After their opening night screening of Orson Welles’ Chimes At Midnight the first Sarnia Shorts film festival got going in earnest on Saturday 20th October with four sessions of screenings covering documentary, animation, ‘mini’ and Guernsey produced films ahead of an evening dedicated to the festival’s international fiction entries.
Unfortunately the real world got in the way of my attending the day time screenings today, but I made my way down to the Princess Royal Centre for the Performing Arts for the evening session and came away having ten at least very good films.
With most of the entries in the international fiction category coming from Spain tonight did have a surreal feeling as every film was in the same language, but, none-the-less, it was a thoroughly enjoyable selection.
The evening started with Nadie Tiene La Culpa, a very well made light drama set around a conversation between a husband and wife on the verge of separation. What really made this film stand out was the way it kept a remarkably light touch while still having a serious feel and ended up turning things on its head from both what I expected and what is usually seen in this sort of story.
Next up came another film dealing with communication between a couple, Guillermo Magarinos’ A Tiempo. My first impression of this was that it didn’t quite make sense, however, having now had time to settle down it was a well constructed, if abstract, exploration of communication issues which built a great sense of tension with a brilliantly cathartic release.
La Familia De Mi Novia brought us our first particularly quirky offering of the evening telling the story of a young man meeting his parents family for the first time and, with a style that seemed reminiscent of Natural Born Killers ‘sitcom’ scene, descended into a rather dark but still oddly humorous place in a way that was both funny and disturbing at the same time.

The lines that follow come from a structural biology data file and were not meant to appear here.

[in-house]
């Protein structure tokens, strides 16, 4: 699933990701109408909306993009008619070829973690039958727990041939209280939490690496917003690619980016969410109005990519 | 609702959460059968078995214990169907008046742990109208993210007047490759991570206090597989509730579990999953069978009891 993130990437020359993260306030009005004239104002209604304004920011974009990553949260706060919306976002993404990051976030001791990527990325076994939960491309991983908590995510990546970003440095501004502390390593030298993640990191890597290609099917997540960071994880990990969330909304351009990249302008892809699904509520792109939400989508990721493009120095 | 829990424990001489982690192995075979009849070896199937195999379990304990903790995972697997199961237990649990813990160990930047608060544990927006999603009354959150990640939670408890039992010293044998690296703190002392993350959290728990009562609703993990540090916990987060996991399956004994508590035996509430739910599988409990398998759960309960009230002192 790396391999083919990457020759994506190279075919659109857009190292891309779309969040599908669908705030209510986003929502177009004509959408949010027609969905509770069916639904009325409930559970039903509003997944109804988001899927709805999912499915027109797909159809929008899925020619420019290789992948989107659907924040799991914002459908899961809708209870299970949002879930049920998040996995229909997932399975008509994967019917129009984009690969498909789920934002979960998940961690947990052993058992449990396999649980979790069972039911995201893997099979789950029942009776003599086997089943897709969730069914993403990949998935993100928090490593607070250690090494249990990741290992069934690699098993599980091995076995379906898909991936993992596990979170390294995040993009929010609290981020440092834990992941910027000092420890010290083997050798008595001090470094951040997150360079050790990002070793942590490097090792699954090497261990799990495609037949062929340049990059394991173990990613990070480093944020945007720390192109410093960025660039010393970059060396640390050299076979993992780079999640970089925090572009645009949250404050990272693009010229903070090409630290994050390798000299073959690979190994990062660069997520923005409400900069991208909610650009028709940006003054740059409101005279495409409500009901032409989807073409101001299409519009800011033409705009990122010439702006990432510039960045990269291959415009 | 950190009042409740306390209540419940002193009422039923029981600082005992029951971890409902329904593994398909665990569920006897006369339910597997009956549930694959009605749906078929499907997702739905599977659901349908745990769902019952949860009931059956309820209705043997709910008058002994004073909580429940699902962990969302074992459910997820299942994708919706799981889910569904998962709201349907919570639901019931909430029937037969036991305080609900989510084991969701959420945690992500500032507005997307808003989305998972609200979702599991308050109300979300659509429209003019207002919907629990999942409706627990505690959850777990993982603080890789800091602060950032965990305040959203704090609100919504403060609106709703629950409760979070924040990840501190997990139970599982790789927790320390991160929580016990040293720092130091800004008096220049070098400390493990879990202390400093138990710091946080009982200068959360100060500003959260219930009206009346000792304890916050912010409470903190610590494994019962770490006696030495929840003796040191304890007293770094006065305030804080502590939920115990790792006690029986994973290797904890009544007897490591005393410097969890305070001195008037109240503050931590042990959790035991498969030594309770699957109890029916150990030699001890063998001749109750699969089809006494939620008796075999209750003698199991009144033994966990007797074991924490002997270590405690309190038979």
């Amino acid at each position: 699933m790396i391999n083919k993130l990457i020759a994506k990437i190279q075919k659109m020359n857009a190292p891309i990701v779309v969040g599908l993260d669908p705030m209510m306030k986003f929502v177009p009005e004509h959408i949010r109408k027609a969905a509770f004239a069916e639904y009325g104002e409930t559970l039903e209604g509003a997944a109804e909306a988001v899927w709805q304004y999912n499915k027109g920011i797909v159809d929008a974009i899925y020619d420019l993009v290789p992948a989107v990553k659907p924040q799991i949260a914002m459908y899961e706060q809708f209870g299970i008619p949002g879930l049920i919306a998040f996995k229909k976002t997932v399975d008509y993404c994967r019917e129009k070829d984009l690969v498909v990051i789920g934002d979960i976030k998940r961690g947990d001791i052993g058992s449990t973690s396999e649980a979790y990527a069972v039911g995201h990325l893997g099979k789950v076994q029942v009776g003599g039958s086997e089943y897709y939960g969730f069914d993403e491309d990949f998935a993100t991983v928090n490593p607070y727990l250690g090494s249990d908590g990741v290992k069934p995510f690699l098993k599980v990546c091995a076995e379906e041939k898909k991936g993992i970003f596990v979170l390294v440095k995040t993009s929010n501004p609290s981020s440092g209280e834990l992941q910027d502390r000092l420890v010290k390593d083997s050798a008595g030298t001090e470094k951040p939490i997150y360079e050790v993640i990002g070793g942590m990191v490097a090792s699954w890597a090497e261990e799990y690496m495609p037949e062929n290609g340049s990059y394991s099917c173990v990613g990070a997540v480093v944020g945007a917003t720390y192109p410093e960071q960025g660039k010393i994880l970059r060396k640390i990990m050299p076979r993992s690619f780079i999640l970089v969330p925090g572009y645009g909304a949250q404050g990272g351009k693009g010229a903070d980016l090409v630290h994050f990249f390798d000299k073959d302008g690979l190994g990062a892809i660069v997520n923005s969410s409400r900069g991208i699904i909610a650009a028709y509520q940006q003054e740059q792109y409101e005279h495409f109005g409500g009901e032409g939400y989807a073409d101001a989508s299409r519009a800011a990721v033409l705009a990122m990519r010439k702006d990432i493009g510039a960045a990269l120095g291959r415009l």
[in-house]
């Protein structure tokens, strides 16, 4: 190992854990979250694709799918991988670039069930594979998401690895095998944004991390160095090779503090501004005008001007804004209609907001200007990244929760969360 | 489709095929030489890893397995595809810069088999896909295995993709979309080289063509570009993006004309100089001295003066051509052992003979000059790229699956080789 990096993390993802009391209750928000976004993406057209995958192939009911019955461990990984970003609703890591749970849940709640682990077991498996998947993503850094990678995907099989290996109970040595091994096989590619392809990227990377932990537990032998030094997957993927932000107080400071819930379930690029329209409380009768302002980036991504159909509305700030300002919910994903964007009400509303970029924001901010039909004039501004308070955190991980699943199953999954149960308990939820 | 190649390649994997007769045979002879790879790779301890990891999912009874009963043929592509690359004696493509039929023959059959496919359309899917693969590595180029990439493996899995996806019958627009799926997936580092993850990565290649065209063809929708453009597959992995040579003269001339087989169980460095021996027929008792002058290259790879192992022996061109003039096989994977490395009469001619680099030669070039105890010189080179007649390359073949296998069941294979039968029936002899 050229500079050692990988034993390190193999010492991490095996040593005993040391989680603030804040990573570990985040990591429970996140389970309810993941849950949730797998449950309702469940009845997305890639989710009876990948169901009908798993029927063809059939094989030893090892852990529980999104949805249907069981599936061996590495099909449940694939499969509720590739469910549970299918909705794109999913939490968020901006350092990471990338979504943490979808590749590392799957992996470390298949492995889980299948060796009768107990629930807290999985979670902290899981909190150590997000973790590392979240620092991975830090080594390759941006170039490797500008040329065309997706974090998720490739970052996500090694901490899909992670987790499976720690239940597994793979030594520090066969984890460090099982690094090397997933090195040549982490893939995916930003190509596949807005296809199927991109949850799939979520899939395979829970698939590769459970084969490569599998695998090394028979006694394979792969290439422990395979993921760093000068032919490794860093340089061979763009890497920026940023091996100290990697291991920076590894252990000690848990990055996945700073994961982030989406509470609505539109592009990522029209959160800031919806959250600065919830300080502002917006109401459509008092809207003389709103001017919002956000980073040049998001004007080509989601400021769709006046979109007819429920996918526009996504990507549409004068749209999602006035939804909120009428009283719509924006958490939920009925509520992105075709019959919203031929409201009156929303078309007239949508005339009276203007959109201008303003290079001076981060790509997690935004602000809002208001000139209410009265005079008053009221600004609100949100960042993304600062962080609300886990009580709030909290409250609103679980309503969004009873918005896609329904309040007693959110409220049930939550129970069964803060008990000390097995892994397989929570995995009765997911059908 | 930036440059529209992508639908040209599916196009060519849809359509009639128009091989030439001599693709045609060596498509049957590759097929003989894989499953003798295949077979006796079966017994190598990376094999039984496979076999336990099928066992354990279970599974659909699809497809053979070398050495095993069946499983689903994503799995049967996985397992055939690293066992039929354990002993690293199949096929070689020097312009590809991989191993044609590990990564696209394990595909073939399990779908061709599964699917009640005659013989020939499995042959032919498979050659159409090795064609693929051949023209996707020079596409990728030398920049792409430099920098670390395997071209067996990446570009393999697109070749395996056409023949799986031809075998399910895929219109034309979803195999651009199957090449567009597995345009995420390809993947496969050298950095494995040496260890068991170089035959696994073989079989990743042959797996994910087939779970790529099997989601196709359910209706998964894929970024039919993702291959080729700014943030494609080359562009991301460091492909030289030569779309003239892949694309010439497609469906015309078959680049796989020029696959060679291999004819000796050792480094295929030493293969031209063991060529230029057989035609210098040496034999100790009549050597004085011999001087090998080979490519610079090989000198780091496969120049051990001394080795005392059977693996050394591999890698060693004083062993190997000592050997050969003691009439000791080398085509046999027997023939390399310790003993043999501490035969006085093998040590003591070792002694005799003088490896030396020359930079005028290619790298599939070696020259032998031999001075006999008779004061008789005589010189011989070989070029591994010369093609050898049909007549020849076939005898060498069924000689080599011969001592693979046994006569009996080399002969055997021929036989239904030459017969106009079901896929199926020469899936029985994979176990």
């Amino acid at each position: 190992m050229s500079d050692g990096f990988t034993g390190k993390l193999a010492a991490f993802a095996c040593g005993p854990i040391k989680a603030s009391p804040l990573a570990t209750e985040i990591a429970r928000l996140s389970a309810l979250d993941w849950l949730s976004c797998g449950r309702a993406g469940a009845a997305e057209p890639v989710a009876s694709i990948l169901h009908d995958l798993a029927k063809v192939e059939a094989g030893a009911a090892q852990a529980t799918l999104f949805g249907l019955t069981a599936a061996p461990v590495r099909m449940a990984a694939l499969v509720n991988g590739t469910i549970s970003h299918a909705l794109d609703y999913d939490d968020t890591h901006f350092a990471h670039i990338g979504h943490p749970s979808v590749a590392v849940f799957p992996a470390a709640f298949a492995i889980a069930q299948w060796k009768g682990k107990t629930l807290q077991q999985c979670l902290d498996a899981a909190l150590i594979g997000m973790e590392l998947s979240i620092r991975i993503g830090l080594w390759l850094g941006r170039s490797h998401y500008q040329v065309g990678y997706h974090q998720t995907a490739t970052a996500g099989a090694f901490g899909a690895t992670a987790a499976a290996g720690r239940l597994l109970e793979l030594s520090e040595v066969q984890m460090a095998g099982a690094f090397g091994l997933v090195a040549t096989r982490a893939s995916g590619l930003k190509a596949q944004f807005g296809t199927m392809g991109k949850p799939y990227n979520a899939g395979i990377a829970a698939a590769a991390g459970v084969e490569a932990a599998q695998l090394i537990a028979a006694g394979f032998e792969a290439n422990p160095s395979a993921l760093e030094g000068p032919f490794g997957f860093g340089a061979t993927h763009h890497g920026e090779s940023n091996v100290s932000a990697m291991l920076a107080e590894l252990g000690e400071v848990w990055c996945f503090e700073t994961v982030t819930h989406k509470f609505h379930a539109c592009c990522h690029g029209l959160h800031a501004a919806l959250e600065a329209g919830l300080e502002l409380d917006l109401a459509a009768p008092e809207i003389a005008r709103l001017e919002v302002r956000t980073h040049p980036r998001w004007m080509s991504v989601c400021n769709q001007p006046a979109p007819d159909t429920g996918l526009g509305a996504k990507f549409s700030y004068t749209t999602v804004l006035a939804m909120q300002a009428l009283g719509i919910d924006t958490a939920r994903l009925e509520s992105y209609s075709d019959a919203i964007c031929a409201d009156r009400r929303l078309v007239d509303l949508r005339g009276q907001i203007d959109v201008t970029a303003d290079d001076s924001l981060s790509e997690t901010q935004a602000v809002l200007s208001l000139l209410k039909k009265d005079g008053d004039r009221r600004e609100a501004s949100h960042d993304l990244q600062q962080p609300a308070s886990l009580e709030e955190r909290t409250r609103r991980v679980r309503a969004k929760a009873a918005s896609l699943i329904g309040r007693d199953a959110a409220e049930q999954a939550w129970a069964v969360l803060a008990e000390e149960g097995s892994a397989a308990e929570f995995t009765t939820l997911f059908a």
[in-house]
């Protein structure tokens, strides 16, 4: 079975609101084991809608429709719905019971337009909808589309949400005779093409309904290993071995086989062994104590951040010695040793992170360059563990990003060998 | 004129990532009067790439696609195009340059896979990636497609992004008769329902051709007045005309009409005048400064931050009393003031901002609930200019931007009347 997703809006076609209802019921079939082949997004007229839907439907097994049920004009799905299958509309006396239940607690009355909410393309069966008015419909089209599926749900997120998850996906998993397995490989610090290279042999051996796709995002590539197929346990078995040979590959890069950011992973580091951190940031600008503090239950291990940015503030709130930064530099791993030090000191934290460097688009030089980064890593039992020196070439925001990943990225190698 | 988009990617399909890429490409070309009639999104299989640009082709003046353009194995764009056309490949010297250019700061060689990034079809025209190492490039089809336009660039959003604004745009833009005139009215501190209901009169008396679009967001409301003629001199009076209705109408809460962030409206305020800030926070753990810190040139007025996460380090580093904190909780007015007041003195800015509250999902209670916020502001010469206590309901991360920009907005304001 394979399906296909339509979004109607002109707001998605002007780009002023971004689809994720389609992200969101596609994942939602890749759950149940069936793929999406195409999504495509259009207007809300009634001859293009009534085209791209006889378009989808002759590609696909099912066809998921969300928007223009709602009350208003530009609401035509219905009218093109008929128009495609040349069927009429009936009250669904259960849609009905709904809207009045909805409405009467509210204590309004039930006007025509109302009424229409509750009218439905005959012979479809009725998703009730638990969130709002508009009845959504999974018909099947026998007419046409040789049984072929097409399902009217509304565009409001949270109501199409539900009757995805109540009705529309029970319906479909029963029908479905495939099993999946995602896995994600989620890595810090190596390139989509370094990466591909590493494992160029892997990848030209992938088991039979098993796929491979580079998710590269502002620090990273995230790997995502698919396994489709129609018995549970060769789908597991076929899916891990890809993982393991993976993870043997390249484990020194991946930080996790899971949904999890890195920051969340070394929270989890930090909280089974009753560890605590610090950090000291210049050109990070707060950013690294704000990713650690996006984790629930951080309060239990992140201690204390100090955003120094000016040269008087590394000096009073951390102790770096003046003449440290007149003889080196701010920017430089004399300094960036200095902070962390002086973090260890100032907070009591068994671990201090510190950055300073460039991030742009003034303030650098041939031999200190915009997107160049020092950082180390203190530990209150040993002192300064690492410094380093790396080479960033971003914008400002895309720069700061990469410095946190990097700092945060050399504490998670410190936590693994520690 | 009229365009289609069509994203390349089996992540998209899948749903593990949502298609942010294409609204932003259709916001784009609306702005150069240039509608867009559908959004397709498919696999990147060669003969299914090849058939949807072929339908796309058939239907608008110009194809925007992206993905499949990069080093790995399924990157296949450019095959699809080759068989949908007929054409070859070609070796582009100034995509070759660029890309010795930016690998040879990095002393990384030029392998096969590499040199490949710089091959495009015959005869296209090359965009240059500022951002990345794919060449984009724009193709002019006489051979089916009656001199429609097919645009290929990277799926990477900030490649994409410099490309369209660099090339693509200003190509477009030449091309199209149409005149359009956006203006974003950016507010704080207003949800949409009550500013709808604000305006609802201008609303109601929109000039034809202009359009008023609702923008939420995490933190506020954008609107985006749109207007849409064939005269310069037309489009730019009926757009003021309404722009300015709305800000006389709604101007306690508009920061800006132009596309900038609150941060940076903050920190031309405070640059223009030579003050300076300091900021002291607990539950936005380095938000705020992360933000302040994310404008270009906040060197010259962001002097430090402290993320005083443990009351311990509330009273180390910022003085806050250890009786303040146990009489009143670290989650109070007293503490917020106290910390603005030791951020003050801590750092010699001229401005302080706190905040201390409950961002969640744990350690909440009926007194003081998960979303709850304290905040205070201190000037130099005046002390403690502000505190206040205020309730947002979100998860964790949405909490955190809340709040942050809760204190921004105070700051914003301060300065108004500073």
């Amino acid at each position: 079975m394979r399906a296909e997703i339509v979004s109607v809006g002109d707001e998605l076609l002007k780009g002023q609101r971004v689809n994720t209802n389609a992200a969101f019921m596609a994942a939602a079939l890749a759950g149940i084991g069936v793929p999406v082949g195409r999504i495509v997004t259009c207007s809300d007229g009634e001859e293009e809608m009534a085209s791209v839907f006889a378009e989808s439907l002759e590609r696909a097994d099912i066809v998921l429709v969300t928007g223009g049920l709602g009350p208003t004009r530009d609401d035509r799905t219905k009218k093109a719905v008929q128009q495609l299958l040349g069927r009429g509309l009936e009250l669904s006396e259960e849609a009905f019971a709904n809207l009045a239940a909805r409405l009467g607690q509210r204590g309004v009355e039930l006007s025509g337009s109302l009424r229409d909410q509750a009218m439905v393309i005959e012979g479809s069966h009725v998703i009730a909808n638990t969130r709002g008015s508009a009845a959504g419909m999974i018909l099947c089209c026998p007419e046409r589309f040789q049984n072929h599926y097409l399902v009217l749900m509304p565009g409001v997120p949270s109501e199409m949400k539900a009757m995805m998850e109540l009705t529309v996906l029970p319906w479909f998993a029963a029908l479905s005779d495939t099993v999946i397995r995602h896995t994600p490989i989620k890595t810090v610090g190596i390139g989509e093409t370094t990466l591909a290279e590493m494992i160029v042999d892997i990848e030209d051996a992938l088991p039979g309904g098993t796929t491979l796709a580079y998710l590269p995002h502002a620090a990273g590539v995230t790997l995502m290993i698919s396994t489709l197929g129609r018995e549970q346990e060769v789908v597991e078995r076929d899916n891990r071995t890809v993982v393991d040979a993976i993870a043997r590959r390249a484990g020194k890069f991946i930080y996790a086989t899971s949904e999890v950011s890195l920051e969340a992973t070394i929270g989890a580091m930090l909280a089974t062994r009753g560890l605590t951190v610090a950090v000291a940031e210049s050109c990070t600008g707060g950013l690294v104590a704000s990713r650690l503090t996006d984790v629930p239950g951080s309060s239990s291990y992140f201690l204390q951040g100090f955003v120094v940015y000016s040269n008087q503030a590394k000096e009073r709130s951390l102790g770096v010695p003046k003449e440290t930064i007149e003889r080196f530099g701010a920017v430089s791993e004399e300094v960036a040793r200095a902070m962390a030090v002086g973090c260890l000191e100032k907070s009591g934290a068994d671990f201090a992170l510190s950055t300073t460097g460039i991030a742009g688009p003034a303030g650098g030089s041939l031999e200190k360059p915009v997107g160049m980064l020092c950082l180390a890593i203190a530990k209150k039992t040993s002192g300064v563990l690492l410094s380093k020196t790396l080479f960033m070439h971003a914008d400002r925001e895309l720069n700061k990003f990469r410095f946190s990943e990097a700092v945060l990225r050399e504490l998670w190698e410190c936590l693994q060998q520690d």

Next up was another film that mixed humour with a sense of the slightly odd, Interés Variable. This credit crunch tale of a couple loosing their house added elements of toned down Tarantino and a nod to The Dark Knight to create a mildly distracting film centered on one man’s unemployment induced paranoia.
Luis Arenas López’s La Broma rounded off the first half of the evening with a story loosely exploring immigration issues but mostly using this to focus on themes of trust, friendship and betrayal in a close-knit, ethnically mixed Spanish community. While this film was well constructed it did seem to act mostly as a treatment for a potential larger story, always a challenge for short filmmakers to overcome.
The second half of tonight’s screening started off with Sin Palabras that told a rather effecting tale of a teenager getting to know his reclusive grandfather and bonding with him despite their initial situation. Despite the emotional ups and downs this film did, in the end, leave me with a smile on my face for which I was thankful as, at times, it teetered very close to being a quite depressing, if well constructed, piece.
The evening’s shortest film, El-Pela-Ajos, was up next and, while entertaining, its short running time left it feeling a bit hard to know exactly what was going on in the relationship between the lead couple, though it still managed to produce a darkly humorous edge.
Next it was time for a dose of zombies, something seemingly inescapable in current cinema, with the Shaun of the Dead influenced Muertos Y Vivientes and the more 28 Days Later inspired Fase Terminal.
The first of this duo was certainly the most light-hearted of the two with an Ash from Evil Dead like old lady fighting her way through the hordes of the undead to find her late husband. Featuring an astonishing number of zombie extras this film really managed to build up both a great sense of comedy along with a real story and journey for its lead character and her knitting needles.
Fase Terminal on the other hand was a much more serious affair that built up a good sense of unease and some genuine horror as we follow a young boy in the middle of an “infection outbreak” (though I think the person behind the credits sequence may have seen a few too many episodes of The Walking Dead).
This evening was rounded off with a series of ultra-short films compiled under the title Slides and, while slightly imbalanced and certainly dark in tone, really served to demonstrate just how short a film can be while still getting across a sense of basic narrative and character.
So, for their second evening, Sarnia Shorts has once again triumphed in the films they have chosen to screen as these 10 pictures really showed the variety and skill in the world of short film and has got me properly excited about tomorrow evening’s Winner’s Show if these are ones that didn’t make the cut.